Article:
Thrift Store Chair Makeover-Living On The Upcycle
By ontheupcycle on February 25, 2014
I spotted this chair in the back of a Goodwill store. There were various misc items piled on top of it, and It involved quite a bit of work to break this chair free. I was attracted to the chair design ( The chair featured a fleur de lys) and I loved the detail. The chair seat was in very rough shape and it would require re-upholstering. The overall chair frame seemed like it was in ok shape, and I thought enough of this chair to assume the risk. The chair was priced to sell at $3.99.
When I got it home, I ripped the blue material off the seat and discovered the seat was broken and could not be repaired. Now, I had to salvage another chair in order to repair this one! My husband and I kept our eyes open for any “curbside” or “free” chairs, I prefered to use a free chair and not purchase one, but months went by until I found a freebie chair that would be perfect, A lucky find at a thrift store. The chair seat would turn out to be a perfect replacement, and I have future plans to upcycle what’s left of the chair frame. Stay tuned!
First, I cleaned the chair, and primed the chair frame with 2 coats of a white latex primer. Once the chair was dry, I began to paint it in a white and black color scheme. I used black and white acrylic paints to paint the entire chair.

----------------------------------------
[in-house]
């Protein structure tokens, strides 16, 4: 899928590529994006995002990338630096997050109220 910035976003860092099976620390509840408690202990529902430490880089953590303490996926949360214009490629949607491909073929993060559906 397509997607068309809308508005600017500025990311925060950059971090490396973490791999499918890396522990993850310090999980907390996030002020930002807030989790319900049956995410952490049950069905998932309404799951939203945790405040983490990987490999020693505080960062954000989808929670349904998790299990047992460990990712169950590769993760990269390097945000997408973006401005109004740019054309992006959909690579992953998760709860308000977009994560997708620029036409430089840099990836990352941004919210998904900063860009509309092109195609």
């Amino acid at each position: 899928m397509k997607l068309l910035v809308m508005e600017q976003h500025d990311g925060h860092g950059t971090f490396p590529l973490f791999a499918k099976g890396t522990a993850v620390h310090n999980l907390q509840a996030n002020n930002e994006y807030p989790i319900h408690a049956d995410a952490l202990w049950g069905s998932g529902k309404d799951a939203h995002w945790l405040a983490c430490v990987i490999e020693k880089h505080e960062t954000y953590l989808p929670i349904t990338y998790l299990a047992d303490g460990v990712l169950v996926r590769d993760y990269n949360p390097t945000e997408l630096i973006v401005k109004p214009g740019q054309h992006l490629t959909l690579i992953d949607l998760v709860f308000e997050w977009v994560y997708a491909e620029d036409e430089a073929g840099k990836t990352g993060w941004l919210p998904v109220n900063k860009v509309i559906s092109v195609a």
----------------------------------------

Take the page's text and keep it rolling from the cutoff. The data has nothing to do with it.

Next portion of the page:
This chair was quite a challenge to paint. The chair had a lot of cut-ins, and detail, and required a lot of patience when it came to the paint brush. I sat the chair in front of the fan until it was dry, and then added a layer of Mod Podge overtop to seal the chair. It dried nicely. Now I was ready to re- upholster the chair seat. The original fabric I chose was a black fabric with white roses. When I placed it up against the chair, I despised how it looked! So, It was back to the fabric store to pick out another style and I went with the Elegant look of Damask. I used less than a yard of material and cut and traced it to fit the new seat, leaving extra material for underneath the seat. I used an upholstery stapler and carefully stapled the material to the back of the chair seat. Once I was done I screwed the seat back on to the chair.
This chair was not short in challenges, but in the end it was worth it. Looking at the finished chair, I would say this chair turned out to be worth the risk, and a broken piece received an elegant new lease on life!
Rear View of Black and White Chair
Before and After
Roughed up chair
White Latex Primer
Black and White acrylic paint
Upholstery stapler and staples
Black Marker to trace seat to fabric
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